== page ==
WARSAW (Reuters) – Poland’s daily coronavirus cases topped 2,000 for the first time on Friday, the latest record in a surge in infections that has raised the possibility that the government will have to bring forward the introduction of new restrictions.
Having weathered the first wave of the pandemic better than most western European neighbours, Poland has seen daily infection rates spike, with more than 1,000 new cases each day over the last week.
The country of 38 million reported 2,292 daily coronavirus cases and 27 deaths related to COVID-19 on Friday, the health ministry’s Twitter account said. In total, Poland has reported 95,773 cases of the coronavirus and 2,570 deaths.
“We should be prepared for the fact that the number of new cases in the near future will remain in the range of 1,500 up to 2,000, or maybe even 2,500 or more cases,” health ministry spokesman Wojciech Andrusiewicz told state run news agency PAP.
He added that if infection numbers continue to rise significantly, “we do not rule out that restrictions will come into force earlier,” he was quoted as saying, without specifying which rules he was referring to.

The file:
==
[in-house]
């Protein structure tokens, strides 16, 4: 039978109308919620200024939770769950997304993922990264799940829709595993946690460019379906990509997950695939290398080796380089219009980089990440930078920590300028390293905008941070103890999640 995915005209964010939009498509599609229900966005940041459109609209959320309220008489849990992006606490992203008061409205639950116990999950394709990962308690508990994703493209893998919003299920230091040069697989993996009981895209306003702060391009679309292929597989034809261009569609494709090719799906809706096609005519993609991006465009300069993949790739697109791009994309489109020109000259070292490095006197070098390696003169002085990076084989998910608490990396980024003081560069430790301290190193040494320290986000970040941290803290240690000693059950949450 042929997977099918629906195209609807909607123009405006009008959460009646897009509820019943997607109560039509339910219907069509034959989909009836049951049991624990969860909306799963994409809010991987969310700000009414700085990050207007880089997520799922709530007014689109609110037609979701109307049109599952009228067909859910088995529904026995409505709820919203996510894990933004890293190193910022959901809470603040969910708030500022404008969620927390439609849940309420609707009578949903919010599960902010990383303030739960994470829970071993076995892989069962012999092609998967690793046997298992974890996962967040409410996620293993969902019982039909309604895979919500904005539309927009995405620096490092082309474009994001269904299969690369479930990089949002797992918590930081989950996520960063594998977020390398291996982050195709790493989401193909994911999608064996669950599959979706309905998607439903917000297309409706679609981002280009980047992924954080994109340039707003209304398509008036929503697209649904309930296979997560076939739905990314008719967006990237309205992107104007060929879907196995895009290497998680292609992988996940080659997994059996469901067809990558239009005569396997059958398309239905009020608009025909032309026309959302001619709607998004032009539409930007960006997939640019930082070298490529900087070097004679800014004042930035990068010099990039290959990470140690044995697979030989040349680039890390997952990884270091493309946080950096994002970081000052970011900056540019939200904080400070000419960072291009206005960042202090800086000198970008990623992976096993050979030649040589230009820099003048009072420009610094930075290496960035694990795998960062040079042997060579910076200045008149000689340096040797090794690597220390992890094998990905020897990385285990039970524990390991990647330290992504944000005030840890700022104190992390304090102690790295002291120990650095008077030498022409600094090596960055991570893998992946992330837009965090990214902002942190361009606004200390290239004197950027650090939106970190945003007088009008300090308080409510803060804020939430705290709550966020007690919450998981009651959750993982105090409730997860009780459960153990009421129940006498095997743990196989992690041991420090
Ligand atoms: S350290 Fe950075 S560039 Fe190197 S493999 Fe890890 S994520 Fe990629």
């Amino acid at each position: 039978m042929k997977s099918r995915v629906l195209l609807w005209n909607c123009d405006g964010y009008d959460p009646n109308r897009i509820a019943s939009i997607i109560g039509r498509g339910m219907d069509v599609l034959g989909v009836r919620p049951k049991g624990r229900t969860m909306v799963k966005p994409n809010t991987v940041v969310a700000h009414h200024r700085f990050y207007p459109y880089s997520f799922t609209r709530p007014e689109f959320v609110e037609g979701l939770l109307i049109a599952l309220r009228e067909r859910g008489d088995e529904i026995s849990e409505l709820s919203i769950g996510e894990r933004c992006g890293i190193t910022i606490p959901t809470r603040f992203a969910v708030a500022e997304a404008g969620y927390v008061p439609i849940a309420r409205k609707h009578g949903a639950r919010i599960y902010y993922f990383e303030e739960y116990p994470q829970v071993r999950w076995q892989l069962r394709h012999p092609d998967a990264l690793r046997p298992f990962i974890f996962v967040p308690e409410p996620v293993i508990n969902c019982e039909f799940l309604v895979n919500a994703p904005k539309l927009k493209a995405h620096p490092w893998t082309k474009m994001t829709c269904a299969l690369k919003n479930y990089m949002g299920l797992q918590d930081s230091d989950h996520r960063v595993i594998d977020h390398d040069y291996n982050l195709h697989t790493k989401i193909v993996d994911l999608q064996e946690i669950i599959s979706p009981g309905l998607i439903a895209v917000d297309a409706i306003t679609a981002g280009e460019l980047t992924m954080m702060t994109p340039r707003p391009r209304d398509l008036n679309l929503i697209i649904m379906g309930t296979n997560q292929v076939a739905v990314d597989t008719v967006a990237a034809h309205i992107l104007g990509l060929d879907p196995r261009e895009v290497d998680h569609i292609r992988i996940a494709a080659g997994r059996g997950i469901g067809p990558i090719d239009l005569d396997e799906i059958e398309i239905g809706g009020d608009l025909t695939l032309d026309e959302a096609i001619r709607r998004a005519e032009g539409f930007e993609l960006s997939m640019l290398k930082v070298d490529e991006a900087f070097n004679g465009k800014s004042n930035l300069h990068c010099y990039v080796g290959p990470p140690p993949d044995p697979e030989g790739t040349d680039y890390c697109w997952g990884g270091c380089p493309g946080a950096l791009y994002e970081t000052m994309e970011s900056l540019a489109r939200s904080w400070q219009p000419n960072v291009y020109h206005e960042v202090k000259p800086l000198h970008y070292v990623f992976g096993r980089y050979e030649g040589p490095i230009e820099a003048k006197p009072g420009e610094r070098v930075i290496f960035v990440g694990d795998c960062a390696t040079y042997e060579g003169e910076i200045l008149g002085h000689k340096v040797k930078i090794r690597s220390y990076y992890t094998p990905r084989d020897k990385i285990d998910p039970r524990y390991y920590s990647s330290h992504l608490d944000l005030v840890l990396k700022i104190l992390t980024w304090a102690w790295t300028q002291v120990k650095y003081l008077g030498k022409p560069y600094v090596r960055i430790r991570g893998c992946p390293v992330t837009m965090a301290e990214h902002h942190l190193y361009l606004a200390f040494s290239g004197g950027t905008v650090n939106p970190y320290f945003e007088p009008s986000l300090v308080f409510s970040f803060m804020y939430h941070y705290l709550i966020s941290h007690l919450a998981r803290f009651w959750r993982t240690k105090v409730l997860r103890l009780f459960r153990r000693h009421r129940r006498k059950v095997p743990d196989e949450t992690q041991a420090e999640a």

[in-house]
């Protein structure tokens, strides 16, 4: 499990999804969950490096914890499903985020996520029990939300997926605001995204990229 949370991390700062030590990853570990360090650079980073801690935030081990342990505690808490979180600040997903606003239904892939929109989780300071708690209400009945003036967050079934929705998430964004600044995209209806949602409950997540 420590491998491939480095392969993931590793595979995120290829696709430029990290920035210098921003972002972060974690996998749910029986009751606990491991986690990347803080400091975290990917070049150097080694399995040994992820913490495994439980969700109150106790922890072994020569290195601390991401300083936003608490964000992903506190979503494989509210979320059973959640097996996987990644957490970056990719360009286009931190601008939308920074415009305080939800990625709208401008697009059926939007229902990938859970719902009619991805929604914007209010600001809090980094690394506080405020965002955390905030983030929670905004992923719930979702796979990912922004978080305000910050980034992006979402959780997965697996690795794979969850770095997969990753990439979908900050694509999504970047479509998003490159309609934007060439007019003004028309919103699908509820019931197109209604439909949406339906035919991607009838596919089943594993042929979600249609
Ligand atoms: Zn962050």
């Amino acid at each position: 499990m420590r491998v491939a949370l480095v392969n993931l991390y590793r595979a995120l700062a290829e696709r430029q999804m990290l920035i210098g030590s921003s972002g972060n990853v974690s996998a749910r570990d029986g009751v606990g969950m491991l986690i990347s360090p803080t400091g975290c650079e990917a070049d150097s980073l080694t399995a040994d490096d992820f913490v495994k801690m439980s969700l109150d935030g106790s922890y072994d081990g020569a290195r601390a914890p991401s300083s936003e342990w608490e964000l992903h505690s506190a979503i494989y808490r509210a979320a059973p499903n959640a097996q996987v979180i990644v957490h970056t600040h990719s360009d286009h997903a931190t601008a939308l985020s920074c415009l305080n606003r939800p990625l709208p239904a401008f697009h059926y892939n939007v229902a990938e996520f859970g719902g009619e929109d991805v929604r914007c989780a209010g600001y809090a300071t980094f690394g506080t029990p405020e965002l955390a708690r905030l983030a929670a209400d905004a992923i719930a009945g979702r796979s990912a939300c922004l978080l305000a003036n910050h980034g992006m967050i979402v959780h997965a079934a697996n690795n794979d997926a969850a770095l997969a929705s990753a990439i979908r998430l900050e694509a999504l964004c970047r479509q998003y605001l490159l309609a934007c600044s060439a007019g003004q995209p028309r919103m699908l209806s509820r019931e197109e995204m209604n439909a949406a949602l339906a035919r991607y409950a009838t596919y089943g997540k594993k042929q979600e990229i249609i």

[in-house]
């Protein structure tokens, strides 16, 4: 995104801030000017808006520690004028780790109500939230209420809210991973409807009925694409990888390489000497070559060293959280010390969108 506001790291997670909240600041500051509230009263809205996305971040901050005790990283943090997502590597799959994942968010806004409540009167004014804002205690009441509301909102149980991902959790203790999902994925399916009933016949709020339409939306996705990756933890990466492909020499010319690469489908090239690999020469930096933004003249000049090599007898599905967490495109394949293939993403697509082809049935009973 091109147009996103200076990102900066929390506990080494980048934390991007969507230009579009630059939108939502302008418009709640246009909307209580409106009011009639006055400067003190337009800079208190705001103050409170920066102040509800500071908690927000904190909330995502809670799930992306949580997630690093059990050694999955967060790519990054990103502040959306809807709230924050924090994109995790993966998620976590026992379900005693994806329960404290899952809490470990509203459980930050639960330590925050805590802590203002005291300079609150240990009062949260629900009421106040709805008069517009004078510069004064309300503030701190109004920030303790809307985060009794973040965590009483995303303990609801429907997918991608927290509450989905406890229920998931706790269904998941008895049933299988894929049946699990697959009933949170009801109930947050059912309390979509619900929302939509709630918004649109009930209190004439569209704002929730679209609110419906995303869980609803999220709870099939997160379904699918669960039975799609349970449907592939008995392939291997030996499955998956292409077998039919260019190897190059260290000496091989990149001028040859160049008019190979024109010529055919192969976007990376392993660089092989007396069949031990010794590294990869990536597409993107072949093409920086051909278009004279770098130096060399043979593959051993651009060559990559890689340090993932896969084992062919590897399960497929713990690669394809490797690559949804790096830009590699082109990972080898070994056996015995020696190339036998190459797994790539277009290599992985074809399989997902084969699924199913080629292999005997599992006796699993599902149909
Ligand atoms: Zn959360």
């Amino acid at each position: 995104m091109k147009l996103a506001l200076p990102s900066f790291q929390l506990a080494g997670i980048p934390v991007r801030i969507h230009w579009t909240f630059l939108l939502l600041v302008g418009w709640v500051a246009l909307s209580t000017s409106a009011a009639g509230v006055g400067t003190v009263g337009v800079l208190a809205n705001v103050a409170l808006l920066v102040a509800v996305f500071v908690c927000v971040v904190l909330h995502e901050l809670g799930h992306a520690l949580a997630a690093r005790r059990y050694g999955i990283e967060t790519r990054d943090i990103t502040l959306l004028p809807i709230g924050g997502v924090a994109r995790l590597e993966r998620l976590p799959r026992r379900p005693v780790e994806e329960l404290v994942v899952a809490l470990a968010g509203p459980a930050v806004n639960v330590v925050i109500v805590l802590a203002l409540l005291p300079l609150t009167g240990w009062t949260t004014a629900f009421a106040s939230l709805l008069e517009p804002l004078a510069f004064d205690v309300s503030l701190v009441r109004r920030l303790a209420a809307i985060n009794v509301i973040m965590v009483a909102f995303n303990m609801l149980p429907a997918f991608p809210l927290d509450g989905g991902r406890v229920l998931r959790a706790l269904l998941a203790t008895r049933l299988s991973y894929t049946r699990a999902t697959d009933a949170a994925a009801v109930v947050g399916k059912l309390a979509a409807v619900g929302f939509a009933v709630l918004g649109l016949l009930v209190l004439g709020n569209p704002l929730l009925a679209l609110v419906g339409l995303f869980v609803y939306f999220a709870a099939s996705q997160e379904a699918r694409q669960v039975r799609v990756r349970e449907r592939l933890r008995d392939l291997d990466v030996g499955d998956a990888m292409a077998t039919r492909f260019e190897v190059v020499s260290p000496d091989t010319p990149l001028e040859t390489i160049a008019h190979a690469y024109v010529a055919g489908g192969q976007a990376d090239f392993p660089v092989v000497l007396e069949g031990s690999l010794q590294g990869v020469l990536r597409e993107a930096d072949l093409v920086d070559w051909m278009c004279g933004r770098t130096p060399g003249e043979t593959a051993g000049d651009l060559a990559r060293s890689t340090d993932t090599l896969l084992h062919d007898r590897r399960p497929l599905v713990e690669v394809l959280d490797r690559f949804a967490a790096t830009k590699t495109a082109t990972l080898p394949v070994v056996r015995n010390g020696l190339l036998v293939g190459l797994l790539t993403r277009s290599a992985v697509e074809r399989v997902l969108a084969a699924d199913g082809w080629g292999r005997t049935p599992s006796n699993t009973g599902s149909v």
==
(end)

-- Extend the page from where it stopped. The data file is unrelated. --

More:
New restrictions were announced for the worst-affected areas on Tuesday, with the government saying restaurants and bars would have to close by 10 p.m.
Other restrictions included further limits on the number of people who can attend weddings and the obligatory wearing of face masks outside.
While in the earlier stages of the pandemic, infections were concentrated in the industrial south, recent data has shown high infection rates in central and northern Poland as well.
On Thursday, the government updated its list of red and yellow zones – areas that have more cases and therefore tougher restrictions – which will come into effect on Saturday. The zones include the northern cities of Gdansk, Sopot and Gdynia, as well as the city of Szczecin.
The health ministry said on Thursday that Warsaw was also at risk of being added to the yellow or red zones.
(Reporting by Alan Charlish and Agnieszka Barteczko; Editing by Alison Williams, Barbara Lewis and Louise Heavens)